Joseph Essien-Obot
Joseph Essien-Obot

CJones1977, your comment doesn't make any logical sense. Why should one ask churches to denounce terror done in the name of Christianity when it is already universally done? Have you ever come across an Islamic leader denounce such violence or seen a demonstration organised by the Muslim community denouncing such terror actions in their name? It is because Islam is complaisant that is why terror in the name of Islam is rife. But for the support of the Christian community do you not think that violence in the name of Christianity would also be as rife? And please, don't use this abortion issue as some sort of defense. The number of attacks on pro-life demonstrators far outweigh attacks on pro-abortion proponents. Unfortunately the media find it less interesting to report pro-abort attacks than vice versa.

Karamsoul
Karamsoul

 We are "complaisant"(sic)? Just because I didn't hold a candlelight vigil on your front lawn after 911, does not mean I did not do it.

Muslims everywhere have denounced extremist activities ALL THE TIME. If the media doesn't report it, or you don't care to find it, does not mean IT DID NOT HAPPEN.

See some examples below, of the Muslim world's reaction to 911.

http://www.muhajabah.com/other...

CJones1977
CJones1977

With all due respect, I have to disagree with your premise.  You say that terror done in the name of Christianity is universally rejected.  Is it?  The KKK are terrorist group, according to the 1964 Klu Klux Klan Act, they consider themselves a Christian group, so I would imagine that their members or supporters don't all reject their actions.  Now, every non Klansman, non hate group member, self identified Christian or just decent person would not call them a Christian group, and Christians are not expected to defend their faith for those people's actions, and they shouldn't have to.  I'm just saying that these same expectations should be carried to all people.  I would no more ask my friends in the Islamic faith why there are attacks against this country than I would ask the members of my church why there are people blowing up clinics and burning crosses on people's lawns.  My point is that, we easily assume that terrible thinks done by a few are rejected by the rest, and that assumption should be cared over to all thing including other religions.  The Islamic faith no more preaches violence than any other, but anyone can read the words of anything and find a call for violence, that doesn't mean that was the true intention.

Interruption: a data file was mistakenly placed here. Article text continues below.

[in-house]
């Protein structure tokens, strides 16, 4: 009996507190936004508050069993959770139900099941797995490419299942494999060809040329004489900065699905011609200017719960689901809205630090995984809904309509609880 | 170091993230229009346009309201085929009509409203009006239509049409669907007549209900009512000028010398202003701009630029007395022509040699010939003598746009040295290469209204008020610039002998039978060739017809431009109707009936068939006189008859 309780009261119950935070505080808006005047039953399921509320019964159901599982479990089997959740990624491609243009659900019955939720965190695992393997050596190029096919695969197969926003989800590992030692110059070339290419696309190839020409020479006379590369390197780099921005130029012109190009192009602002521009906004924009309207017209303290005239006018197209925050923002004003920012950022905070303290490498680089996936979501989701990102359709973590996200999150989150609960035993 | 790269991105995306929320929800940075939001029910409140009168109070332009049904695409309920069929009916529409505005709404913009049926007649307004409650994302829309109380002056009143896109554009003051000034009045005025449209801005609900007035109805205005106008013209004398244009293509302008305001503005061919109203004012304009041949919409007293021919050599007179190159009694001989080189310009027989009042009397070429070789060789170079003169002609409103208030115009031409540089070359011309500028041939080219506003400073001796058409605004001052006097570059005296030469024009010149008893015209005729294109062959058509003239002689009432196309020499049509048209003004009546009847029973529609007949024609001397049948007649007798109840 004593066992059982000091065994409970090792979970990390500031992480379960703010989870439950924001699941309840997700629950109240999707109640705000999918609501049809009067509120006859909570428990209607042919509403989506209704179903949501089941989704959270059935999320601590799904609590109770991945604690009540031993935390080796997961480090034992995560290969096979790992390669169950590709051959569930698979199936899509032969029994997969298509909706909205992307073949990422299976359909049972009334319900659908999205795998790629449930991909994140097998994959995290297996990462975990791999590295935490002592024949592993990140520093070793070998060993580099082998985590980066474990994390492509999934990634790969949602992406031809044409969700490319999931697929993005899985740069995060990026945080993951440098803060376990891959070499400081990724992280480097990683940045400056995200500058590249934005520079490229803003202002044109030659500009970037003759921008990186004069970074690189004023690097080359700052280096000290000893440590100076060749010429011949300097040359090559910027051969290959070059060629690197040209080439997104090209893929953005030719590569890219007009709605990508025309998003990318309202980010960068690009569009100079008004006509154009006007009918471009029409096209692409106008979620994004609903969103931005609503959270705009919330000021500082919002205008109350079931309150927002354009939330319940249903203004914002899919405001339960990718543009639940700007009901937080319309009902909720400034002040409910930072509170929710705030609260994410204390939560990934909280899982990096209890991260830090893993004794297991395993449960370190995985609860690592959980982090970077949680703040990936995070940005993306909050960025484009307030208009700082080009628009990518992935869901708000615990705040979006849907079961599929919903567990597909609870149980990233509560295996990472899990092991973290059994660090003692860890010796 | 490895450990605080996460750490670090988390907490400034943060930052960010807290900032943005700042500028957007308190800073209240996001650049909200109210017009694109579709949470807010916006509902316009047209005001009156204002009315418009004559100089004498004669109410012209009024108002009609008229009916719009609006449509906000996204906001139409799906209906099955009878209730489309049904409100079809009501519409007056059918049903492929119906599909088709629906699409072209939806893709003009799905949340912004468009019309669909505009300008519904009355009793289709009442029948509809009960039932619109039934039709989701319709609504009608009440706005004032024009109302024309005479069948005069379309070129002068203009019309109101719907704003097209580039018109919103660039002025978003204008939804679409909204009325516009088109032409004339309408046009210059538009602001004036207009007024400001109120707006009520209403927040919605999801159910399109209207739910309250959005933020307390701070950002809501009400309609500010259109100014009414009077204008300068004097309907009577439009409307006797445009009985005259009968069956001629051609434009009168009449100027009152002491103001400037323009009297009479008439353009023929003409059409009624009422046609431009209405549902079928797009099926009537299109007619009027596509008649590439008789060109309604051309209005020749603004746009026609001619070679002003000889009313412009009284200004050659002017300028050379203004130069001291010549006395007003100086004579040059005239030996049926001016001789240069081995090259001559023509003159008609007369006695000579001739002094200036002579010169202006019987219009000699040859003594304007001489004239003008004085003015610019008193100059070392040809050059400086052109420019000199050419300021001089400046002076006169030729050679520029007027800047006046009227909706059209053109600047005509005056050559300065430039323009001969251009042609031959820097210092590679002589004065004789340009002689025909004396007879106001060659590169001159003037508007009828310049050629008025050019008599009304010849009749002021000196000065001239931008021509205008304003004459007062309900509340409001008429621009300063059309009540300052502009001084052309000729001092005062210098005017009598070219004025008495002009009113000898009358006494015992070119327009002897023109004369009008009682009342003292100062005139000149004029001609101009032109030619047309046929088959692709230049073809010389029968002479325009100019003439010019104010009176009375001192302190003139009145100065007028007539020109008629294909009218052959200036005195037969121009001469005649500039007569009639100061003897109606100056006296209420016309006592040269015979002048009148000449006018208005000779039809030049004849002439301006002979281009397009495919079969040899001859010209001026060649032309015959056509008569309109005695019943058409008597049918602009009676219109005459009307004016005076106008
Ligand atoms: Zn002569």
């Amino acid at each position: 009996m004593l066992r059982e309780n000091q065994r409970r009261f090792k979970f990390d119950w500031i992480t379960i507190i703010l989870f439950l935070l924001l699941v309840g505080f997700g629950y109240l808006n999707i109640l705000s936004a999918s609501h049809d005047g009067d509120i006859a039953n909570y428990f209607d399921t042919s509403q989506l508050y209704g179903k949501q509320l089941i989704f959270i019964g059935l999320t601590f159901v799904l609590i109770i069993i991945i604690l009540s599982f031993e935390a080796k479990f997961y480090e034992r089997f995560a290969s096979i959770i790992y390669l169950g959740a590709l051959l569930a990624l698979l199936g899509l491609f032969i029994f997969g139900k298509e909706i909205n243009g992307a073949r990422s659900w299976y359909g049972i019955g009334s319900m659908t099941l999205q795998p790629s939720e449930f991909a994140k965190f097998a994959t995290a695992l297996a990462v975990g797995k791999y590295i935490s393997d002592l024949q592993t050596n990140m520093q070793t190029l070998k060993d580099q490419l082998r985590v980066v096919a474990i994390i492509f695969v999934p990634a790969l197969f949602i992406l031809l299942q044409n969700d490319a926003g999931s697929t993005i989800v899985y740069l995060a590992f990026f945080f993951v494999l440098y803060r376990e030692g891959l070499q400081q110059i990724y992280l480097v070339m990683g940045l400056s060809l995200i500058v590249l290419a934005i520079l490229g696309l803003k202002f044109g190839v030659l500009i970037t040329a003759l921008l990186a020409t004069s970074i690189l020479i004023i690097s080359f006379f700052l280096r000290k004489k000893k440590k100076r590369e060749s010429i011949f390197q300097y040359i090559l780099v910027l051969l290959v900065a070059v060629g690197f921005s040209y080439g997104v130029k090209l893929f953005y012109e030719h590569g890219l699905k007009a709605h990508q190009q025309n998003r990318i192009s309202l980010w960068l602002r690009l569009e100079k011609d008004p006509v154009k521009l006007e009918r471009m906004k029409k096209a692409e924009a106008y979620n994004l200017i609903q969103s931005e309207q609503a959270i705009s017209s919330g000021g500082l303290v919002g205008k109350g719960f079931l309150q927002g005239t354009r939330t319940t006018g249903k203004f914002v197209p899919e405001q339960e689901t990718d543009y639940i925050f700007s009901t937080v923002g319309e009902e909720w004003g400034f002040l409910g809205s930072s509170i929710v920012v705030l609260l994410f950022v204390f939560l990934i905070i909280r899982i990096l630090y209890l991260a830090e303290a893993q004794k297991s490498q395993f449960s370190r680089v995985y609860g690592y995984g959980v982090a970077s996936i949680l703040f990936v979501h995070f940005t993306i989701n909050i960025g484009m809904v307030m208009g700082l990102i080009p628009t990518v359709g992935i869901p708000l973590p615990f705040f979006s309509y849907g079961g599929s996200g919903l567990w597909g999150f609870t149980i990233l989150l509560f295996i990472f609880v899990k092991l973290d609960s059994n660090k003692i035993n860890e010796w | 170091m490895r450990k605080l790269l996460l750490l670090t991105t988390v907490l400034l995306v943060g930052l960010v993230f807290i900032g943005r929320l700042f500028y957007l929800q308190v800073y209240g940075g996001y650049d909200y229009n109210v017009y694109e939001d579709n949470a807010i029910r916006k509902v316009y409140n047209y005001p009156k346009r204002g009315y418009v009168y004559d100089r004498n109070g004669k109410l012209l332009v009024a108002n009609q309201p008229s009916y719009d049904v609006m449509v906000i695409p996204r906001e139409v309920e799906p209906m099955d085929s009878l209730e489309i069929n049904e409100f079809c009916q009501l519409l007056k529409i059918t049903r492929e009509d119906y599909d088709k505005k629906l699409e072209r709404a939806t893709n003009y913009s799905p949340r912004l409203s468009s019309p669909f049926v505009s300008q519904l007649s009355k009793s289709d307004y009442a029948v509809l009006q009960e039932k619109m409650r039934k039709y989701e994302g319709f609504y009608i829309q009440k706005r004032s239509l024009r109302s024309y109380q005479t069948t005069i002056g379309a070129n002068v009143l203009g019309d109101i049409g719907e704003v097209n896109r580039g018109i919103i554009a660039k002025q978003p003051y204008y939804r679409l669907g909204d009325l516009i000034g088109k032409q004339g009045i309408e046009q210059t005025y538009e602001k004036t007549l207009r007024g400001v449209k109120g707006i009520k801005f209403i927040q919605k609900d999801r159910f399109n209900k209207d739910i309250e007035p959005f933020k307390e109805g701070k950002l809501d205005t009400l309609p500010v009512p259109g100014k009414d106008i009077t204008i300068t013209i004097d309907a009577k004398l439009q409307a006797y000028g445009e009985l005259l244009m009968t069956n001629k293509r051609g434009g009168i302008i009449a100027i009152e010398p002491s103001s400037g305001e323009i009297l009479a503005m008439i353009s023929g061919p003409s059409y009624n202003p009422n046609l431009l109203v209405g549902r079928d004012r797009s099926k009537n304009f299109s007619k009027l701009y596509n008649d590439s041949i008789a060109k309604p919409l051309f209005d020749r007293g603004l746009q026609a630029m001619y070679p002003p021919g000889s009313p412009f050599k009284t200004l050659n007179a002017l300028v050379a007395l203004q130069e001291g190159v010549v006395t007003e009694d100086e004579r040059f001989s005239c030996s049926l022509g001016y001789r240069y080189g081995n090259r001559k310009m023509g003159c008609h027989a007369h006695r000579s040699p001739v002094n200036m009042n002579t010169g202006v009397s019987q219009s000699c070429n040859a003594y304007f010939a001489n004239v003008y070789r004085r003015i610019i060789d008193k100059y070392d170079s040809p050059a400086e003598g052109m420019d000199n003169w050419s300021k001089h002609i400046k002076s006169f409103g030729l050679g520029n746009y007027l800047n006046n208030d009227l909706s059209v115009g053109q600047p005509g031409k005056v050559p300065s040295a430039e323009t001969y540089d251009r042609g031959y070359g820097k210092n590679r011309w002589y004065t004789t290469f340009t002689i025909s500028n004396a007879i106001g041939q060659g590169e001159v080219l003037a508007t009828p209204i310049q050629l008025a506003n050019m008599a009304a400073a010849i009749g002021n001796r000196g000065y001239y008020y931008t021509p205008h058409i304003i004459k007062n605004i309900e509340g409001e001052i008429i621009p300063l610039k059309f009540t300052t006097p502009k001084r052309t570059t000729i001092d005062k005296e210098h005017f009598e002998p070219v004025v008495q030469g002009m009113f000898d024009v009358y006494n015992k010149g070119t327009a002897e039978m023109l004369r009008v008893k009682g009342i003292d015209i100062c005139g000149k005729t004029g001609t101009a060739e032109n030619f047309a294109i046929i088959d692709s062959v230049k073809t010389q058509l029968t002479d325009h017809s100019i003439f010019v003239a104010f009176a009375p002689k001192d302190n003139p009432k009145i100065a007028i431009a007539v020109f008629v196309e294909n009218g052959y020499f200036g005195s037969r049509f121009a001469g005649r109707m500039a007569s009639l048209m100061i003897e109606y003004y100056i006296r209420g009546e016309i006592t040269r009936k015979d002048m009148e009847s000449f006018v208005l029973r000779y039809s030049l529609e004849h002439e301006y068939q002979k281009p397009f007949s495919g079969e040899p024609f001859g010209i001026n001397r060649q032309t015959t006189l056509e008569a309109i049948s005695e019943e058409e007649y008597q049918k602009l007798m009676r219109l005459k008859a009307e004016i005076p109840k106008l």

To your point of abortion attacks on pro lifers, maybe your right.  I have never heard of any pro lifer attack, that is not to say it doesn't happen, but I've never seen it on the news.  The point however isn't the frequency or balance, but the fact that both are wrong.  Answering any action with violence is socially rejected in this country, so the nutjob that blows up an abortion clinic is just as wrong as the nutjob that attacks a group of Pro life protesters that are exercising their American Rights.  Both are wrong but yes one is going to get more media attention.  

Talendria
Talendria

You raise a good point about the KKK. I don't know why a group founded on hate with a history of acting on that hate would be afforded any protection under the Constitution. If you write the change.org petition, I will sign it.